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1.1 Why do we need indicators?

1.1 - Why do we need indicators?

Environmental, economic, and social indicators are used world-wide to report on the condition of human, natural, and combined human-natural systems. Indicator frameworks vary depending on what is being measured and on the intended reporting audience. The National Research Council (NRC, 2000) identified two types of frameworks: those that measure the status or condition of the system, and those that seek to identify cause and effect relationships. Many contemporary indicator frameworks incorporate both condition indicators and indicators of pressures or influences. This combination allows for a condition assessment and an evaluation of what may be driving condition. This reflects a common aspect of these frameworks — that they are practical and intended to support decision-making, usually in support of restoration, regulatory, or sustainability goals. This combination allows for evaluation and reporting on system attributes that are important for watershed and regional residents and stakeholders, as reflected in regional and local goals.

For the Report Card, the selection, analyses, and interpretation of indicators were conducted in an open, transparent process, which provides an educational (and networking) opportunity for all involved. Choosing indicators that reflect conditions and understanding how they might change in response to various influences facilitates a better understanding of how actions in a specific region can affect watershed function and processes. The largest watershed within the Sacramento River Basin, the Feather River Watershed, was chosen as the focus for this first phase of evaluating status and trends in watershed condition.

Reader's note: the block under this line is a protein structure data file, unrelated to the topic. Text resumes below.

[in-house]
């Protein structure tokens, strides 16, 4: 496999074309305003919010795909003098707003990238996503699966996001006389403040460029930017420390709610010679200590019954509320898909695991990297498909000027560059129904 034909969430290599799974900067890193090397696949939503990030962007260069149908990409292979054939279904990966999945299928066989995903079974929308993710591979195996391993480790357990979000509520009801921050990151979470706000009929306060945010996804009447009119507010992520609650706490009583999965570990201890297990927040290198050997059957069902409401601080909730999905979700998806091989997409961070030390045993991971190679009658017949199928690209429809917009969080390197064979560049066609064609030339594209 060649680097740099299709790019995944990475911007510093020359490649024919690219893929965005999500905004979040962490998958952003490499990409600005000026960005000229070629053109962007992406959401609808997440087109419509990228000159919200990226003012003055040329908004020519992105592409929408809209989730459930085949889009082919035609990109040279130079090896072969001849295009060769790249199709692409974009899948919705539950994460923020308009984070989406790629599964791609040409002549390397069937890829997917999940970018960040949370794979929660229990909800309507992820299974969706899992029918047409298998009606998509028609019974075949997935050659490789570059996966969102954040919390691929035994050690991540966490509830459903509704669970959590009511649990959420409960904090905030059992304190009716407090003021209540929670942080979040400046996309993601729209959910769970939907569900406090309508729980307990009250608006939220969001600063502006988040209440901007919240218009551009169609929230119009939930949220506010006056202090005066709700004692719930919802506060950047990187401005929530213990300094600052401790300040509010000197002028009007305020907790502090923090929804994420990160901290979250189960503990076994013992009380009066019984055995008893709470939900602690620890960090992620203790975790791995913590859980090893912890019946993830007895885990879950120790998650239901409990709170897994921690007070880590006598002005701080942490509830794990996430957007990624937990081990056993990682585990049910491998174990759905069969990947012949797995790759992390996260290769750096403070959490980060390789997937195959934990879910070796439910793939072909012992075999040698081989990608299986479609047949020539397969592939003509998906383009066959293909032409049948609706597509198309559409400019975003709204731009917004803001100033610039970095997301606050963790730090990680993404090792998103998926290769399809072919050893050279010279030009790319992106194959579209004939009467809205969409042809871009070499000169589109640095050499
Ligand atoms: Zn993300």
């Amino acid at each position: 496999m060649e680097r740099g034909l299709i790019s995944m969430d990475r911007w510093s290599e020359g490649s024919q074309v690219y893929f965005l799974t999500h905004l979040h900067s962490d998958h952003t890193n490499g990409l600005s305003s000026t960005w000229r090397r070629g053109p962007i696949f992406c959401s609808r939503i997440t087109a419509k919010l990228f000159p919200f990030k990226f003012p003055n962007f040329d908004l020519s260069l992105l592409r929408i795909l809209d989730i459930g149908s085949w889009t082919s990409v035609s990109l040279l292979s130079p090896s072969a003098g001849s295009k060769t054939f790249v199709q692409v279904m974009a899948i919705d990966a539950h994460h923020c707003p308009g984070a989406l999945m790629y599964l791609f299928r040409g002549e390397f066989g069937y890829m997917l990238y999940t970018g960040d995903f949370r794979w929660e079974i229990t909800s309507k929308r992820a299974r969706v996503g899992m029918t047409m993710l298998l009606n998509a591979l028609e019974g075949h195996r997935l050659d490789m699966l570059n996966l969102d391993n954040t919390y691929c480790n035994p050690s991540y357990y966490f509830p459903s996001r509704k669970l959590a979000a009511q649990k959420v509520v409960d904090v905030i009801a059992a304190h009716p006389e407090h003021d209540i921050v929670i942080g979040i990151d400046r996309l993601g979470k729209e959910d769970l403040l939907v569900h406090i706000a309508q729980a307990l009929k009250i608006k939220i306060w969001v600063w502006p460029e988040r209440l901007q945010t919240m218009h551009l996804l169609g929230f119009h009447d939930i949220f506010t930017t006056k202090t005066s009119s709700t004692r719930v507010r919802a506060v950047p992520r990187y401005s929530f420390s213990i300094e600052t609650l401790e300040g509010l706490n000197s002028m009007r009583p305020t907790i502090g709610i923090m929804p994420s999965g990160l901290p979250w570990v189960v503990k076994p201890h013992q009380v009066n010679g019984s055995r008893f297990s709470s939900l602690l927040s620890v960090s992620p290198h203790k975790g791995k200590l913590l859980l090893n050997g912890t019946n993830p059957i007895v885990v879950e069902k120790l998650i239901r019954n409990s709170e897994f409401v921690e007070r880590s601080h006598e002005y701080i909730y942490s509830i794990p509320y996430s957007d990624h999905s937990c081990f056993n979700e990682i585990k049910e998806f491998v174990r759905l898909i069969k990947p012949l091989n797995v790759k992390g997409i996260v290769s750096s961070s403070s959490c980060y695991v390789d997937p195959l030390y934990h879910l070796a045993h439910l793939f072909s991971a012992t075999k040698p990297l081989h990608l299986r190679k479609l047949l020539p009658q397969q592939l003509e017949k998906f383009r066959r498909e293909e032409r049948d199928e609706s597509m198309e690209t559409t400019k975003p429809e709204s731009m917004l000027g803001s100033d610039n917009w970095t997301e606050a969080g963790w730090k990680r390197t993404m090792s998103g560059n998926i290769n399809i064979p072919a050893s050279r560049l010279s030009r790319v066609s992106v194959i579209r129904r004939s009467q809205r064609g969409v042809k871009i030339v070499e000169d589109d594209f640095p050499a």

For this focus watershed, we evaluated aspects of the whole system (social, economic, and environmental conditions), at the watershed scale, in order to help us better understand some of the relationships between these conditions and watershed management actions. The value of protecting and restoring watershed condition (and by inference, watershed functions) is in direct proportion to the services well-functioning watersheds provide. Assessing the value of watershed services requires development of the appropriate tools, such as the indicator system described here. We developed the Report Card to describe the status and trend of the conditions in our focus watershed. To the degree that data sources allowed, each of the science-based indicators were assessed relative to social targets.